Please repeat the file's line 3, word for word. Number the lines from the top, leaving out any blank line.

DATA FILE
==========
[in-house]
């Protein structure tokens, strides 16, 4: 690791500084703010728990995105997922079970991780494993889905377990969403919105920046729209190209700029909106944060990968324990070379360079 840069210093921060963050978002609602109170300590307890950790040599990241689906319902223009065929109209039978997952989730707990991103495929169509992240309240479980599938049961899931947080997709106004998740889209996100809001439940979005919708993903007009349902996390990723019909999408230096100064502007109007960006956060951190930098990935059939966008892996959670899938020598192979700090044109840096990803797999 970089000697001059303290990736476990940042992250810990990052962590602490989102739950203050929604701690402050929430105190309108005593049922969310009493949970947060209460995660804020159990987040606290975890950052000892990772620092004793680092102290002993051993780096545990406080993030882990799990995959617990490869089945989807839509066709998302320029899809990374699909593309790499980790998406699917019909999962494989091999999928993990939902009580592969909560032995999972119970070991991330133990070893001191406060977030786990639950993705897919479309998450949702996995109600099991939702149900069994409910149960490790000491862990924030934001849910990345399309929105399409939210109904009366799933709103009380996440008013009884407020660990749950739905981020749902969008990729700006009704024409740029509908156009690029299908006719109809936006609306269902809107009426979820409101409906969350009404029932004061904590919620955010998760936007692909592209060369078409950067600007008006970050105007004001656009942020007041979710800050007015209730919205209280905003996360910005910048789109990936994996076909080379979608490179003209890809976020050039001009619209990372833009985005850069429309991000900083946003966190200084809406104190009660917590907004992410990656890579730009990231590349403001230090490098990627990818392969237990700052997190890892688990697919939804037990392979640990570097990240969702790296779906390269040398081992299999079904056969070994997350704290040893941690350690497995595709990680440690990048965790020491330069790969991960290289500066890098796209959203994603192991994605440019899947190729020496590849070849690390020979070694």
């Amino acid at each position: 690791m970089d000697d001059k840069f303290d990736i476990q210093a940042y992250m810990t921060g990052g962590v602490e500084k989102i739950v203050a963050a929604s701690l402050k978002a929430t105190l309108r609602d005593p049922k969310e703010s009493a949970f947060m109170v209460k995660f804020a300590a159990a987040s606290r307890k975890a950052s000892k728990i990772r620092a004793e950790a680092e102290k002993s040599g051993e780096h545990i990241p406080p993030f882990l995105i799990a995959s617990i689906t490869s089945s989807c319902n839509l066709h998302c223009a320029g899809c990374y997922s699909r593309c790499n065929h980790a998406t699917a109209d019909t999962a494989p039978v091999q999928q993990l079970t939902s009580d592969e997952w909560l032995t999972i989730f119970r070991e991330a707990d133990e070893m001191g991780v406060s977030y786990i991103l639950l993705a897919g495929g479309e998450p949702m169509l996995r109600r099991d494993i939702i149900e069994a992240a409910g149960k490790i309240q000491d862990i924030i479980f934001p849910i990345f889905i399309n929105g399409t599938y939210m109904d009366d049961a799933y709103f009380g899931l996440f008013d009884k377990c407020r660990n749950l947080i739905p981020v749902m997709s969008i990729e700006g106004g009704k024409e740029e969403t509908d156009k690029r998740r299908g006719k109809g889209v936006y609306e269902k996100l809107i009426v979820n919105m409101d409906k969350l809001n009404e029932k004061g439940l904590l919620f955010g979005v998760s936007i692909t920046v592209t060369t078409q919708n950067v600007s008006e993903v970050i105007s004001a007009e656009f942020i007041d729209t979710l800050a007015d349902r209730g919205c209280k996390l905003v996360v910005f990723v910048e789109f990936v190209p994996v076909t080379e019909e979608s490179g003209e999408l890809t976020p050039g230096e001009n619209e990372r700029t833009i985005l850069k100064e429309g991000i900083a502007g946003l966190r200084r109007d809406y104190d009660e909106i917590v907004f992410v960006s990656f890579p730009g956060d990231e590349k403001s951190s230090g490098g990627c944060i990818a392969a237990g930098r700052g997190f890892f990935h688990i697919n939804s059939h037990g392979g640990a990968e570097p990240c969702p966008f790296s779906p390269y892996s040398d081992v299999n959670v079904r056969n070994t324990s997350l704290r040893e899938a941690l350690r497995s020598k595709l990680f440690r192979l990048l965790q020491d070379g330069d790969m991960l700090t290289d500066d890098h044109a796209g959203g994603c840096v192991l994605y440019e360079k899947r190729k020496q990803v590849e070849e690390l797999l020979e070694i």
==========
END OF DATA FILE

């Amino acid at each position: 690791m970089d000697d001059k840069f303290d990736i476990q210093a940042y992250m810990t921060g990052g962590v602490e500084k989102i739950v203050a963050a929604s701690l402050k978002a929430t105190l309108r609602d005593p049922k969310e703010s009493a949970f947060m109170v209460k995660f804020a300590a159990a987040s606290r307890k975890a950052s000892k728990i990772r620092a004793e950790a680092e102290k002993s040599g051993e780096h545990i990241p406080p993030f882990l995105i799990a995959s617990i689906t490869s089945s989807c319902n839509l066709h998302c223009a320029g899809c990374y997922s699909r593309c790499n065929h980790a998406t699917a109209d019909t999962a494989p039978v091999q999928q993990l079970t939902s009580d592969e997952w909560l032995t999972i989730f119970r070991e991330a707990d133990e070893m001191g991780v406060s977030y786990i991103l639950l993705a897919g495929g479309e998450p949702m169509l996995r109600r099991d494993i939702i149900e069994a992240a409910g149960k490790i309240q000491d862990i924030i479980f934001p849910i990345f889905i399309n929105g399409t599938y939210m109904d009366d049961a799933y709103f009380g899931l996440f008013d009884k377990c407020r660990n749950l947080i739905p981020v749902m997709s969008i990729e700006g106004g009704k024409e740029e969403t509908d156009k690029r998740r299908g006719k109809g889209v936006y609306e269902k996100l809107i009426v979820n919105m409101d409906k969350l809001n009404e029932k004061g439940l904590l919620f955010g979005v998760s936007i692909t920046v592209t060369t078409q919708n950067v600007s008006e993903v970050i105007s004001a007009e656009f942020i007041d729209t979710l800050a007015d349902r209730g919205c209280k996390l905003v996360v910005f990723v910048e789109f990936v190209p994996v076909t080379e019909e979608s490179g003209e999408l890809t976020p050039g230096e001009n619209e990372r700029t833009i985005l850069k100064e429309g991000i900083a502007g946003l966190r200084r109007d809406y104190d009660e909106i917590v907004f992410v960006s990656f890579p730009g956060d990231e590349k403001s951190s230090g490098g990627c944060i990818a392969a237990g930098r700052g997190f890892f990935h688990i697919n939804s059939h037990g392979g640990a990968e570097p990240c969702p966008f790296s779906p390269y892996s040398d081992v299999n959670v079904r056969n070994t324990s997350l704290r040893e899938a941690l350690r497995s020598k595709l990680f440690r192979l990048l965790q020491d070379g330069d790969m991960l700090t290289d500066d890098h044109a796209g959203g994603c840096v192991l994605y440019e360079k899947r190729k020496q990803v590849e070849e690390l797999l020979e070694i």